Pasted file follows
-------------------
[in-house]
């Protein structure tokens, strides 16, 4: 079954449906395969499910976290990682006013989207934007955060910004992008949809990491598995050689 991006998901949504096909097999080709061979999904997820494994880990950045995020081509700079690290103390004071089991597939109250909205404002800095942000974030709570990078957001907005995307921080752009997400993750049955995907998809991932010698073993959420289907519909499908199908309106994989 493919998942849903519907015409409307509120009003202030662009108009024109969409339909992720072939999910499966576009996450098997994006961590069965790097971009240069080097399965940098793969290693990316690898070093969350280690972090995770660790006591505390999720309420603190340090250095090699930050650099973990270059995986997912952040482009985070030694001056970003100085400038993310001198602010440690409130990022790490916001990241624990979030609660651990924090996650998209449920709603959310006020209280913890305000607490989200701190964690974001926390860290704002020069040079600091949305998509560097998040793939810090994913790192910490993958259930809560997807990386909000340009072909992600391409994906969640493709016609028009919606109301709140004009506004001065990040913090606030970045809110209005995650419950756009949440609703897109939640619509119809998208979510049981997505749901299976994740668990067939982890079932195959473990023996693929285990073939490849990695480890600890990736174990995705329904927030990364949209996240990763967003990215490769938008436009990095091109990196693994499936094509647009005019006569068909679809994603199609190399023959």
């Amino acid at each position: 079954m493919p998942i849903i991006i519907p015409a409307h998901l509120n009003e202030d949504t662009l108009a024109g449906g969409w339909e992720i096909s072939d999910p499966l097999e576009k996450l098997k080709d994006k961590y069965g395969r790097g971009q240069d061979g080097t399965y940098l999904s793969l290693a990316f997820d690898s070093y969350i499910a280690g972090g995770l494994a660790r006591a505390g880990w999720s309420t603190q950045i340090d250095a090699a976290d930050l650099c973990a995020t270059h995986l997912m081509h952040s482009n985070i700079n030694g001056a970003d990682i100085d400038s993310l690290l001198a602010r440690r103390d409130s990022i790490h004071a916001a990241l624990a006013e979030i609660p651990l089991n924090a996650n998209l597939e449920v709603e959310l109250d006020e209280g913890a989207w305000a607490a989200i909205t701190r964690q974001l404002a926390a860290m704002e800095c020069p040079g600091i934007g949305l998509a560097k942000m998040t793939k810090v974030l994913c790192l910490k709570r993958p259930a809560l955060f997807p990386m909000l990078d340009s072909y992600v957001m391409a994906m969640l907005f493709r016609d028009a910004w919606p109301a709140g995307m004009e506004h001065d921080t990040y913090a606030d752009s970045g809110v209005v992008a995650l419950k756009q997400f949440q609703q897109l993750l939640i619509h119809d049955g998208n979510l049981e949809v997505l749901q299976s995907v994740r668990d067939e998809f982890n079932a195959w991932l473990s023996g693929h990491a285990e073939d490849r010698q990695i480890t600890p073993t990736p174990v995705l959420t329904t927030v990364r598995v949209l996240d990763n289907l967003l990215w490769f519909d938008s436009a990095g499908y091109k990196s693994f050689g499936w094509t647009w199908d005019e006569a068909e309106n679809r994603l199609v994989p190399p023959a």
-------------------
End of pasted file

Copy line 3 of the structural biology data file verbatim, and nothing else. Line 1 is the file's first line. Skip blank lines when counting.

């Amino acid at each position: 079954m493919p998942i849903i991006i519907p015409a409307h998901l509120n009003e202030d949504t662009l108009a024109g449906g969409w339909e992720i096909s072939d999910p499966l097999e576009k996450l098997k080709d994006k961590y069965g395969r790097g971009q240069d061979g080097t399965y940098l999904s793969l290693a990316f997820d690898s070093y969350i499910a280690g972090g995770l494994a660790r006591a505390g880990w999720s309420t603190q950045i340090d250095a090699a976290d930050l650099c973990a995020t270059h995986l997912m081509h952040s482009n985070i700079n030694g001056a970003d990682i100085d400038s993310l690290l001198a602010r440690r103390d409130s990022i790490h004071a916001a990241l624990a006013e979030i609660p651990l089991n924090a996650n998209l597939e449920v709603e959310l109250d006020e209280g913890a989207w305000a607490a989200i909205t701190r964690q974001l404002a926390a860290m704002e800095c020069p040079g600091i934007g949305l998509a560097k942000m998040t793939k810090v974030l994913c790192l910490k709570r993958p259930a809560l955060f997807p990386m909000l990078d340009s072909y992600v957001m391409a994906m969640l907005f493709r016609d028009a910004w919606p109301a709140g995307m004009e506004h001065d921080t990040y913090a606030d752009s970045g809110v209005v992008a995650l419950k756009q997400f949440q609703q897109l993750l939640i619509h119809d049955g998208n979510l049981e949809v997505l749901q299976s995907v994740r668990d067939e998809f982890n079932a195959w991932l473990s023996g693929h990491a285990e073939d490849r010698q990695i480890t600890p073993t990736p174990v995705l959420t329904t927030v990364r598995v949209l996240d990763n289907l967003l990215w490769f519909d938008s436009a990095g499908y091109k990196s693994f050689g499936w094509t647009w199908d005019e006569a068909e309106n679809r994603l199609v994989p190399p023959a």